But regulations should only be implemented where necessary, and regulations should be proportionate “When a government puts in place policy frameworks that facilitate air transport, they will stimulate air connectivity. And encouraging air connectivity will generate high quality jobs, and economic activities dependant on mobility,” he added.
In 2016, the Federal Government launched a ‘Road Map’ for the aviation sector with the privatisation of major airports in Lagos, Abuja, Port Harcourt and Kano as top priority. It was a policy thrust that was resisted by aviation sector unions who queried the rationale for the concession of thriving and massive revenue generating state assets to private firms.
Since the government had cited the paucity of funds to invest in the continuous maintenance and upgrade of the airports, labour had instead insisted that the other airports (outside those in Lagos, Kano, Port Harcourt and Abuja) which were economically not-viable and generating low revenues should be concessioned or privitised to attract investors that would invest in their infrastructure upgrade to attract airlines and passengers.
In 2019 therefore and with the decision of some airlines like Air Peace to launch operations into some of these unserviced airports, it becomes necessary for the Federal Government to reconsider the suggestions of labour and other concerned stakeholders for the concessioning of some of the non-profit generating airlines.
Airline operators have lamented the poor state of the airport terminals and runways of some of these airports as well as the absence of navigational aids to support flight operations beyond 6pm. If privatised, private firms who would be more desirious of getting returns for their investment would be more willing to invest in the requiste infrastructure to attract airlines and passengers into these airports.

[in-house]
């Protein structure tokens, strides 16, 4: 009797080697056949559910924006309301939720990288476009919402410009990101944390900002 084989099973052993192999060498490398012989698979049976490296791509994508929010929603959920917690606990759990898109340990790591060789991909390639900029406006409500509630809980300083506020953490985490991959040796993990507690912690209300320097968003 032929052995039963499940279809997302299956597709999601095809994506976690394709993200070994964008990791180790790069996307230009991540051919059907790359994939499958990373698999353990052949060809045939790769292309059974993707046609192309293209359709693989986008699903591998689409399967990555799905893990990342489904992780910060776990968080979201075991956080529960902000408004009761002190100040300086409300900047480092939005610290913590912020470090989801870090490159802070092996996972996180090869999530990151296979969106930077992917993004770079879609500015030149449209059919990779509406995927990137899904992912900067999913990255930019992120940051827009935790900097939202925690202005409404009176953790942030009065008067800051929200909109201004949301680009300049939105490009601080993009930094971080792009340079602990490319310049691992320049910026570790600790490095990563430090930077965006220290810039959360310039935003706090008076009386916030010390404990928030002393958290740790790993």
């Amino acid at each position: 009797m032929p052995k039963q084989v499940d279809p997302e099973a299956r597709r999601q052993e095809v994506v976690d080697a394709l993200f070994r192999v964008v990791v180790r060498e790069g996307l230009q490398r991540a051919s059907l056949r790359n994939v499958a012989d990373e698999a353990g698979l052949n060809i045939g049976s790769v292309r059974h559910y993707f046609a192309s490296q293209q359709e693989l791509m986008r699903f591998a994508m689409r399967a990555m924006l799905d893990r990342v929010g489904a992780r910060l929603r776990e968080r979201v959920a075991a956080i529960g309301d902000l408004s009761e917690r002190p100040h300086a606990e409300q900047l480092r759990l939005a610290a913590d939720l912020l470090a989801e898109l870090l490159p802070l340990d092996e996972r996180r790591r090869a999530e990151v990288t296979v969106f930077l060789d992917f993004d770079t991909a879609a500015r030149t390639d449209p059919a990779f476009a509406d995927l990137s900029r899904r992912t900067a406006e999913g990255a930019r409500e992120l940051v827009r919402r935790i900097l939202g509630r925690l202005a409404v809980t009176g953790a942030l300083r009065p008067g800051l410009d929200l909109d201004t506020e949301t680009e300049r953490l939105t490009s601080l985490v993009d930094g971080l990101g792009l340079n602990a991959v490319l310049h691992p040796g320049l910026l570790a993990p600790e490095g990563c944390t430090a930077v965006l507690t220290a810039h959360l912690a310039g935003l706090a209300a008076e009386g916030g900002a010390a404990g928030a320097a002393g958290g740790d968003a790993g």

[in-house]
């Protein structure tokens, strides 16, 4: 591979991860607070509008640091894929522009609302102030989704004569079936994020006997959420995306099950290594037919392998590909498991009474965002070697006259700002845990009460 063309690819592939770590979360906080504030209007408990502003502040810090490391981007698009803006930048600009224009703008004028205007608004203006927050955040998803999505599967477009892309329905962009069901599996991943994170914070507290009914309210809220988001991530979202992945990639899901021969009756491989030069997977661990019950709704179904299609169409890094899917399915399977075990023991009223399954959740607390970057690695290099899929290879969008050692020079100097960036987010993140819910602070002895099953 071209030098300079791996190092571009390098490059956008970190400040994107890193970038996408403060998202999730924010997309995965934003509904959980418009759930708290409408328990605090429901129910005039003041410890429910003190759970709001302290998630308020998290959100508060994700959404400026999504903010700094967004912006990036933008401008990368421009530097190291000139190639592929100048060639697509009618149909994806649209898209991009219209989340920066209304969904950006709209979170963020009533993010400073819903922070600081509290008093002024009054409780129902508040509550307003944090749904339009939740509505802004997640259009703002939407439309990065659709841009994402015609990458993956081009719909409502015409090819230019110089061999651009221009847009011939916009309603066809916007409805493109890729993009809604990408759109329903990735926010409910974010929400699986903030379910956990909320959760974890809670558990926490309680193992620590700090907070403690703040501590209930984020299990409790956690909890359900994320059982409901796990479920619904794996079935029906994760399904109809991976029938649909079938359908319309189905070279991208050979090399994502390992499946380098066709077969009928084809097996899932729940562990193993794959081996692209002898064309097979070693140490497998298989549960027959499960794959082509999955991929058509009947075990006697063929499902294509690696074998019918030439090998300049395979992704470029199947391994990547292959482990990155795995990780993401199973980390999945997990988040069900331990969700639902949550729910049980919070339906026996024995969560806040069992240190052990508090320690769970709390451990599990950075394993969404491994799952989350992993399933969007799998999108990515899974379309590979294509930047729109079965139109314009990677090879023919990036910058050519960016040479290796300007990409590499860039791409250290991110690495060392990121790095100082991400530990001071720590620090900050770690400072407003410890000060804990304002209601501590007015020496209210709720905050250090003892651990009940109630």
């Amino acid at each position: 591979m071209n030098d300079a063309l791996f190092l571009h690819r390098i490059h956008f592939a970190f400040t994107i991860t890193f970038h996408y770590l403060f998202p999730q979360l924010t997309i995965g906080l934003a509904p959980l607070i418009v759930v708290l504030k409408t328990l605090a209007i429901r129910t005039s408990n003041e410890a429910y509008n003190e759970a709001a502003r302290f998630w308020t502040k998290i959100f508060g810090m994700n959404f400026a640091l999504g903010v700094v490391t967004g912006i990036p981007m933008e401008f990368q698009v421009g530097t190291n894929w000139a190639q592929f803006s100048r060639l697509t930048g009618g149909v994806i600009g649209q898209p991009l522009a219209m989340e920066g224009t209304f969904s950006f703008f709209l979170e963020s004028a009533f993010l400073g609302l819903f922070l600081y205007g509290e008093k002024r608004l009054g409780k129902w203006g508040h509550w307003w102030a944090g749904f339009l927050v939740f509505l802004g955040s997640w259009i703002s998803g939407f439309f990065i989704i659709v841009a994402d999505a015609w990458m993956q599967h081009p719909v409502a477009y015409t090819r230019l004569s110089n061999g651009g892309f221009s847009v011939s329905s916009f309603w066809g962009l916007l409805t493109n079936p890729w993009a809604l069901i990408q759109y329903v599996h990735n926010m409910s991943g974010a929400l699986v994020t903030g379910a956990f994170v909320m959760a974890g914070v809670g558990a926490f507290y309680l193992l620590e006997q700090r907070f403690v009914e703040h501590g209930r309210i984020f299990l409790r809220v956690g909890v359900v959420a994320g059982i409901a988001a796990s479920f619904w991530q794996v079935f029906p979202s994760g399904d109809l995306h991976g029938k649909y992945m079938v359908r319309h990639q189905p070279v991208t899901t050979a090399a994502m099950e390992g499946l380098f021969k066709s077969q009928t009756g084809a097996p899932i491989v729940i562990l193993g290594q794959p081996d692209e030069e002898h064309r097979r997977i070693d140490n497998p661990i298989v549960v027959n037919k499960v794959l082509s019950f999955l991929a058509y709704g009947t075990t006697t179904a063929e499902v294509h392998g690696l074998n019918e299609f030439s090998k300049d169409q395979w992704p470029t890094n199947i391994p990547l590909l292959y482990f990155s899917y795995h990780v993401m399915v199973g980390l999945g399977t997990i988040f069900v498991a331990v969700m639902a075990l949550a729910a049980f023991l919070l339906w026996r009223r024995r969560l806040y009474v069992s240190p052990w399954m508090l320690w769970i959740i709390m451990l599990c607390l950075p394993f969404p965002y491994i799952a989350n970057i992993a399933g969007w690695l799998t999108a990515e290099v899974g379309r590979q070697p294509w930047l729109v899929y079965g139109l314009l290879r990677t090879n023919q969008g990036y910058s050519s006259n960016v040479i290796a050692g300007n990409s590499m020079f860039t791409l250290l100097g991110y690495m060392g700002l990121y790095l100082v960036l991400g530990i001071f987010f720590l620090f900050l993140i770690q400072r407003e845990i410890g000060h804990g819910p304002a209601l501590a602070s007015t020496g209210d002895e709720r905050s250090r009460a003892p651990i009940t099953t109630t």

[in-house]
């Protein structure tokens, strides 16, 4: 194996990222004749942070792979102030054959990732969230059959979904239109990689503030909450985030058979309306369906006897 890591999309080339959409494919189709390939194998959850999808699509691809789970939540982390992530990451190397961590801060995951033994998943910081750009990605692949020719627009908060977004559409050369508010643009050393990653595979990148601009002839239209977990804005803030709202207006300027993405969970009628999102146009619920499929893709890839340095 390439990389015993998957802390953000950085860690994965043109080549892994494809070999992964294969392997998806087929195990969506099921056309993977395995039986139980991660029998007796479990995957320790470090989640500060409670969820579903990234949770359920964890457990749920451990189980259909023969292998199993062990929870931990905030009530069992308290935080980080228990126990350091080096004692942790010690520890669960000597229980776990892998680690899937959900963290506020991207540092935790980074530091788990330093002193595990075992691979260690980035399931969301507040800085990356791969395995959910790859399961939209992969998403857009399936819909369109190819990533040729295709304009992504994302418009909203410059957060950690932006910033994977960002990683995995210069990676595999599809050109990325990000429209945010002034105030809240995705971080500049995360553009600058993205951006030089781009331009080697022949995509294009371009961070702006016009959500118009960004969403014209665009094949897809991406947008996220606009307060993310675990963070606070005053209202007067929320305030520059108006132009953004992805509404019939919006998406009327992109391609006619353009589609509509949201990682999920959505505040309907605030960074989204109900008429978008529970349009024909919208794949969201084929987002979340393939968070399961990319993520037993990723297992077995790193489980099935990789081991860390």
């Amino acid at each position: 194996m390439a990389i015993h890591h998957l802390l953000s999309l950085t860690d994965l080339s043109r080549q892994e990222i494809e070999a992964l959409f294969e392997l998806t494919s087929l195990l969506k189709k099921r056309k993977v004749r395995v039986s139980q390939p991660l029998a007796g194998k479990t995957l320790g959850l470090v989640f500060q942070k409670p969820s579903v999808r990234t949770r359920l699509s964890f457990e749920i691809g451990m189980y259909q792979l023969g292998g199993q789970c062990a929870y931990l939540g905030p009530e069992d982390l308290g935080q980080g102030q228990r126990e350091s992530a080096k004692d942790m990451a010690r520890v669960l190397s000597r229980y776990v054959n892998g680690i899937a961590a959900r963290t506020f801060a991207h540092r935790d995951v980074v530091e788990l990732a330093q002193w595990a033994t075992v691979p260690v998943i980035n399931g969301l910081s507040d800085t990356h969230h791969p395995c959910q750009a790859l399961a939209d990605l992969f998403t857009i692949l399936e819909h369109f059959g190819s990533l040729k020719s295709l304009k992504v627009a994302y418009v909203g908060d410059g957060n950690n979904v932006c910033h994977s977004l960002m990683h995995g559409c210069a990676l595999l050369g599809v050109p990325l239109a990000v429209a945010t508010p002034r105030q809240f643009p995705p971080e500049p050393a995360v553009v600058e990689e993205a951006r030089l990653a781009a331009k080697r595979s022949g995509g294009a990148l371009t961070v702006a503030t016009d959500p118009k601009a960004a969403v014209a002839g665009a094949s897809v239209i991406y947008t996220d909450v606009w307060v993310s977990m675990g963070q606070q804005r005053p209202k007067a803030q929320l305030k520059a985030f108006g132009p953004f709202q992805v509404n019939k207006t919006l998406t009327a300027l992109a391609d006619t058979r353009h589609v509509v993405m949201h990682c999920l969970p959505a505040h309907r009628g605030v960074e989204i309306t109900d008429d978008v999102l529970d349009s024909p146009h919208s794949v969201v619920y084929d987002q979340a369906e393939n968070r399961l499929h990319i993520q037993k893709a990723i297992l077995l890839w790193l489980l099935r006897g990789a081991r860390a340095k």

MRO NCAT upgrade
Two other areas that the Nigerian government needs to pay attention to in 2019 is in manpower training and aircraft maintenance where the country continues to lose millions of dollars in capital flight.
The President Muhammadu Buhari’s government Road Map for the sector had included the establishment of a functional Maintenance Repair ad Overhaul (MRO) hanger for aircraft as well as the upgrading of the Nigerian College of Aviation Technology (NCAT) Zaria to a world-class standard.
Although Aero Contractors Airlines has established a hanger, it is basically for the use of the repair of the Boeing 737-500classic type of aircraft.
Local airlines who are not operating with the Boeing 737-500 aircraft are still spending billions of naira annually in the conduct of C-checks and D-checks at various offshore maintenance hangers.
At the Aviation Stakeholders Forum held in November 2018, Minister of State for Aviation, Mr. Hadi Sirika had promised that the establishment of an MRO was still on the table of the government.
In 2019, it would make a lot of cost-saving or economic sense for the Federal Government to take practical steps to establish a vibrant and functional MRO for the country. In the same vein, the government should upgrade NCAT to handle most of the type-rating programmes for pilots done abroad to stem the huge losses in capital flight to the industry.